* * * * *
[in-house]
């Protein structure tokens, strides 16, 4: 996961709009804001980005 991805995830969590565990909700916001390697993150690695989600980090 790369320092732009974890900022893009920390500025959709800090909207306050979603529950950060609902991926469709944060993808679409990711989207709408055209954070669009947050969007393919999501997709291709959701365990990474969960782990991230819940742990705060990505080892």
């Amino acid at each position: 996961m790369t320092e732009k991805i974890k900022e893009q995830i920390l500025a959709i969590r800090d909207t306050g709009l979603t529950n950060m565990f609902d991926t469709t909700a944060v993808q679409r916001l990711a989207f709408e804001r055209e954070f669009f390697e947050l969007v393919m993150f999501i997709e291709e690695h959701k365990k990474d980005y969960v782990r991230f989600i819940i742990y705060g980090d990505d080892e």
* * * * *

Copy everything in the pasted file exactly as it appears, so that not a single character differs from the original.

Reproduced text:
[in-house]
């Protein structure tokens, strides 16, 4: 996961709009804001980005 991805995830969590565990909700916001390697993150690695989600980090 790369320092732009974890900022893009920390500025959709800090909207306050979603529950950060609902991926469709944060993808679409990711989207709408055209954070669009947050969007393919999501997709291709959701365990990474969960782990991230819940742990705060990505080892």
């Amino acid at each position: 996961m790369t320092e732009k991805i974890k900022e893009q995830i920390l500025a959709i969590r800090d909207t306050g709009l979603t529950n950060m565990f609902d991926t469709t909700a944060v993808q679409r916001l990711a989207f709408e804001r055209e954070f669009f390697e947050l969007v393919m993150f999501i997709e291709e690695h959701k365990k990474d980005y969960v782990r991230f989600i819940i742990y705060g980090d990505d080892e």